Across Bayelsa State, several projects embarked upon by the Niger Delta Development Commission (NDDC) litter communities that make up the 8 LGAs. While some are completed, others remain uncompleted, abandoned or not started at all. This story investigated NDDC projects in the state, specifically, electricity/power, school and road, bridge and erosion control projects.
In Sagbama Local Government Area (LGA), Ebedebiri community lives in darkness.
“Determined to make a difference” reads the motto of the NDDC. Each signpost of a proposed, ongoing, completed or abandoned project of the NDDC carries this signage. However, the people of Ebedebiri of Sagbama LGA cannot say the difference NDDC is having in their lives as they live in darkness.
It was Thursday, October 24, 2019, and the afternoon sun had just begun to rise. Eunice Ewepu sat on a wooden bench in front of her house with a wrapper tied around her waist. At intervals, she uses the left side of her wrapper to wipe-off sweat from her face.
“This is how we have been staying for some months now,” Mrs Ewepu said. “The last time we saw light was during December last year (2018) and they use to bring us bills to pay.”
Mrs Ewepu, 25, shares a one-room apartment with her husband, Ayakpo. A few meters away from their home is an old box of transformer placed inside a 3-foot squared block house specially built for it and is located by the side of the road. The area is water-logged.
Ebedebiri community in Sagbama LGA had not had electricity supply for over a year. The last time they saw electricity through a shining fluorescent bulb was in December 2018. The situation persists at the time of this report.
The reason their electricity situation worsened was a damaged transformer.
On July 31, 2013, a contract for the installation of two transformers was awarded by the NDDC. The contract was awarded to Ayakoko & Sons Enterprise. While the transformer has been installed and is looking very old, the signpost at the site where it is located is relatively new – an indication that it was placed there just before the October 2019 visit.
Mrs Ewepu could not remember when the transformer was installed in the community. Also, an observation by this reporter shows that only one transformer was installed in the community even though the contract description says two were to be installed at that location.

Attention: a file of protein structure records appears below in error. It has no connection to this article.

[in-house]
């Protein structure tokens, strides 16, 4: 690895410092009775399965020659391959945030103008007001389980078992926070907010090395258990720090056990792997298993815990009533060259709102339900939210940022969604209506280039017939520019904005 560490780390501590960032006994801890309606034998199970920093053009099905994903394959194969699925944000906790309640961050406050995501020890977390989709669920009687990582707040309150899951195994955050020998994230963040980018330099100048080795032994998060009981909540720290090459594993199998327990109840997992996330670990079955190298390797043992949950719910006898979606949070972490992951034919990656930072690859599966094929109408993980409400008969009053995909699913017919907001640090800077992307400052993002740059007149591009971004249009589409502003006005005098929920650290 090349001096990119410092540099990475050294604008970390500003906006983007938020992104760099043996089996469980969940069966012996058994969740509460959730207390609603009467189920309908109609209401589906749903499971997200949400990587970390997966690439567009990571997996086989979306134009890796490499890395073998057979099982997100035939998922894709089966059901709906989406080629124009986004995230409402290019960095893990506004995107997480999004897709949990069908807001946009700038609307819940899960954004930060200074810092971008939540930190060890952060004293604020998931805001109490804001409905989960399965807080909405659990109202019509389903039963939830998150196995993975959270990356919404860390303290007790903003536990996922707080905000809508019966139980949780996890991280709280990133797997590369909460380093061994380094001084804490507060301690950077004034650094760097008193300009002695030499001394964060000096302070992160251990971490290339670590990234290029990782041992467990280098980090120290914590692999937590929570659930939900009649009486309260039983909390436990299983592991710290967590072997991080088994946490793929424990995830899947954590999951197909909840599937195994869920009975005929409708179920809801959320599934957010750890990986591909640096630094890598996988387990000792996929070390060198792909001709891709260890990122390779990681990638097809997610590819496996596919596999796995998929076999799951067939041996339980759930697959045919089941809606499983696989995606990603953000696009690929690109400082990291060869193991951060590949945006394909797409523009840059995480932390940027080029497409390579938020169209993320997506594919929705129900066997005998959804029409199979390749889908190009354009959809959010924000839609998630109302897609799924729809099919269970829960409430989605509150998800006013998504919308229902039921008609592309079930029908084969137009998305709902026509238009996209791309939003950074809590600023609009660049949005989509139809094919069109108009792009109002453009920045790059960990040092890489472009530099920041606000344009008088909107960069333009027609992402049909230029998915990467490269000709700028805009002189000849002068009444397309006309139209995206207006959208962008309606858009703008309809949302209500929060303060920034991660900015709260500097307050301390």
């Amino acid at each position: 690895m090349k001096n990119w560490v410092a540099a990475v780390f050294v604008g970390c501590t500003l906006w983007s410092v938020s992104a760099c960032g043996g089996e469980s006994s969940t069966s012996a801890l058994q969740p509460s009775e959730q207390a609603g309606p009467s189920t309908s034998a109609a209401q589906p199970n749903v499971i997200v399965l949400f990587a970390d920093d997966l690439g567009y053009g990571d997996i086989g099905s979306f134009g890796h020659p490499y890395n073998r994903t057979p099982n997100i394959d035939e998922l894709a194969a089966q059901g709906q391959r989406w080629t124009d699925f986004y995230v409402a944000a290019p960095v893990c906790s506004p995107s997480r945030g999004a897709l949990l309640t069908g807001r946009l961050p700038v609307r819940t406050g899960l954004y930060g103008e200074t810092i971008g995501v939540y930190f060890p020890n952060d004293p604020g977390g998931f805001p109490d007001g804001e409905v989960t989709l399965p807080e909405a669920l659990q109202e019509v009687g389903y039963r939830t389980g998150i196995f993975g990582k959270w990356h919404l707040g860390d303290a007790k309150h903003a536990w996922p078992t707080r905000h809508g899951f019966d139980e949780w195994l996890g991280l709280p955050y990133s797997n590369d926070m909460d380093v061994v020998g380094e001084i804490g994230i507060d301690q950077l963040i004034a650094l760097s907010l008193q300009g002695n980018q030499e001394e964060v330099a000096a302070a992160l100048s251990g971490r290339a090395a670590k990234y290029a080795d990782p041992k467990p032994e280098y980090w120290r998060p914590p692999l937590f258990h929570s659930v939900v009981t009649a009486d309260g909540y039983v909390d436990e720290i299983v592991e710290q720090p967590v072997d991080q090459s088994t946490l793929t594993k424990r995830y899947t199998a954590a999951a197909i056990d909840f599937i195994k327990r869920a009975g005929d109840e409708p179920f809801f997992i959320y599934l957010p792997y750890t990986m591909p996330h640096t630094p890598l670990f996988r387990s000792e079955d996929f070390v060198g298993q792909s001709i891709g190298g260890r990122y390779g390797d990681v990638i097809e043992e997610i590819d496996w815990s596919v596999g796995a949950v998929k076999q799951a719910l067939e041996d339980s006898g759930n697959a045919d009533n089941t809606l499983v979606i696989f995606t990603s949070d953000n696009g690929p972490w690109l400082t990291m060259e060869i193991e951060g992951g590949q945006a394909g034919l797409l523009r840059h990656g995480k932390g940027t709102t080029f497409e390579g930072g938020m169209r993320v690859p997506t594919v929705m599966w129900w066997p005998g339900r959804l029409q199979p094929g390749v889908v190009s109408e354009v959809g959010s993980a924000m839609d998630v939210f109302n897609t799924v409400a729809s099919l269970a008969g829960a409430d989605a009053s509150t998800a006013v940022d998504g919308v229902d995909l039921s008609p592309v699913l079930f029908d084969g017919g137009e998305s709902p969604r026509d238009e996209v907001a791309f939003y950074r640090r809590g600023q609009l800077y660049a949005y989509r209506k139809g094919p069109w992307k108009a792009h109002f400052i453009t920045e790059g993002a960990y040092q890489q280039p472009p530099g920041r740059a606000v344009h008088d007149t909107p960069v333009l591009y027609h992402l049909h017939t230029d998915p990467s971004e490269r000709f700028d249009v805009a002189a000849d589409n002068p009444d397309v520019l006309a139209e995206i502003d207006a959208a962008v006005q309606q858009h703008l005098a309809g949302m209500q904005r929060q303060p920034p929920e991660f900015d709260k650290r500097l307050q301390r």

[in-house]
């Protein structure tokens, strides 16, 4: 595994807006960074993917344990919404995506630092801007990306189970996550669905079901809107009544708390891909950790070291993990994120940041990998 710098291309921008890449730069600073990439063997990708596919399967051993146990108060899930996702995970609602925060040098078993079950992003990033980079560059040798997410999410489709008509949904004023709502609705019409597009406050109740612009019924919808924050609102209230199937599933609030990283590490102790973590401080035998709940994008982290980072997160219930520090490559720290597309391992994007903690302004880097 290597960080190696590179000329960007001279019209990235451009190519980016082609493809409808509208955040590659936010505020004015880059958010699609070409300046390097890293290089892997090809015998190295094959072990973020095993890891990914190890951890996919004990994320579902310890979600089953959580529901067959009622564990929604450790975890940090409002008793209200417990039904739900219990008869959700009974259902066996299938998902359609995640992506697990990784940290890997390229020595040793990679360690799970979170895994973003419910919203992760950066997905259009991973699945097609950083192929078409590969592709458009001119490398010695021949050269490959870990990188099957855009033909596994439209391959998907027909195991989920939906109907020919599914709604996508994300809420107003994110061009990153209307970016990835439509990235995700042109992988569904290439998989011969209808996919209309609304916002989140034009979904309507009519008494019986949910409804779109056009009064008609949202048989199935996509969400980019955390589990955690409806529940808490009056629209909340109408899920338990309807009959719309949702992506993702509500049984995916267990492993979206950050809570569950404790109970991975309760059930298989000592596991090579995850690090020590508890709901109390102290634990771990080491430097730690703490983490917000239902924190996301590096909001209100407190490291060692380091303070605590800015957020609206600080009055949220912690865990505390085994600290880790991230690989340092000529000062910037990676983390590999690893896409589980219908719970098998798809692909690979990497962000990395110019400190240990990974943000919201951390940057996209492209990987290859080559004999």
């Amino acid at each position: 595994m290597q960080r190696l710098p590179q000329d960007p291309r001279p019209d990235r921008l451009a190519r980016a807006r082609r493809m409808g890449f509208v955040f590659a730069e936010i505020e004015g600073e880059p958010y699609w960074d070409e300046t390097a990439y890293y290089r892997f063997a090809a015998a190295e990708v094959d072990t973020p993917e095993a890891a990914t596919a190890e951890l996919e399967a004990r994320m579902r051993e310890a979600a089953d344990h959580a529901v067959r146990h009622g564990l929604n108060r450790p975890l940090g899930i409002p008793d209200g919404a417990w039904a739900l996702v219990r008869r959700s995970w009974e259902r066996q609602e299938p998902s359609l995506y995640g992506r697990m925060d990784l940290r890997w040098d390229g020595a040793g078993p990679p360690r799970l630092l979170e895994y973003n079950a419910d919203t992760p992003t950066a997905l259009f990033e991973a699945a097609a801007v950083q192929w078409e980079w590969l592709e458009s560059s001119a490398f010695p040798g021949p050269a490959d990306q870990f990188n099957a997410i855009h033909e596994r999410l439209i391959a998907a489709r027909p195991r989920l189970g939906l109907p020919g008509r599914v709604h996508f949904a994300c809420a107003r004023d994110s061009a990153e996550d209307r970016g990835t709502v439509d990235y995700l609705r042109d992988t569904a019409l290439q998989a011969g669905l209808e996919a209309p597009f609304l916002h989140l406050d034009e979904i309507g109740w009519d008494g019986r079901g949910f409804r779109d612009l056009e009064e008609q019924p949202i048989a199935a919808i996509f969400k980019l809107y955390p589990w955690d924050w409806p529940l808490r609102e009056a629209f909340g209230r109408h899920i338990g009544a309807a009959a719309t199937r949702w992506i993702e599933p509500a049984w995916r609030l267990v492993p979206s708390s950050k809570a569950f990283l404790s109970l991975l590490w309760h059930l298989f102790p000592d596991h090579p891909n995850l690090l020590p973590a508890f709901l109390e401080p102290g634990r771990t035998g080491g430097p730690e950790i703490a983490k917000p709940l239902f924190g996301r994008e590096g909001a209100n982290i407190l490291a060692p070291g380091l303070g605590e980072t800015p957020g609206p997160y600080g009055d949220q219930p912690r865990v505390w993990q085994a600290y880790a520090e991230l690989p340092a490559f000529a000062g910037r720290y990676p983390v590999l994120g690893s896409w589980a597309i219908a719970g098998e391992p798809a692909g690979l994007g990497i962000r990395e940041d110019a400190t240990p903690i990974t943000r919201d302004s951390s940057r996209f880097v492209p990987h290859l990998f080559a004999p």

“At the end of the month, they bring electricity bills for us to pay,” Mr Ewepu said. “Our television and fans have gathered dust because there is no light to use it with.”
No reason has been given to residents for the non-utilisation of the installed transformer or the reason only one was installed instead of two as the contract states. However, a review of the NDDC’s finances showed that less than 20 per cent of the money budgeted for electricity projects in Ebedebiri were cash-backed.
Out of the N148,920,000 budgeted in 2016 for electrification projects in the community, only N22,338,000 was released, according to the 2016 NDDC Appropriation Act.
Mr Ewepu said they have taken action to launch complaints about the instability of power supply to the community but their complaints have not been successful in producing the desired result.
“And I cannot afford a generator because I am a fisherman,” he said.
In the 2016 NDDC Appropriation Act, N363.6 billion was set aside as the budget for projects in the state while N44.5 billion was released. Out of this, over N20 billion was budgeted for the electrification of the communities in the state. However, the impact of these funds cannot be seen in the communities in terms of electricity supply as most of them still live in darkness.
Street light installed but not working
As residents of Ebedebiri in Sagbama LGA lament lack of electricity supply, other parts of the local government have similar challenges. This reporter observed the installation of solar-powered street lights across the local government. However, the residents of the community say some of them are not functioning as they should.
In Sagbama town, N240 million was budgeted for the provision of solar street lights, according to the NDDC 2016 Appropriation Act. Of this amount, N40 million was released in 2016 while N53.8 million was released from the 2015 Appropriation Act.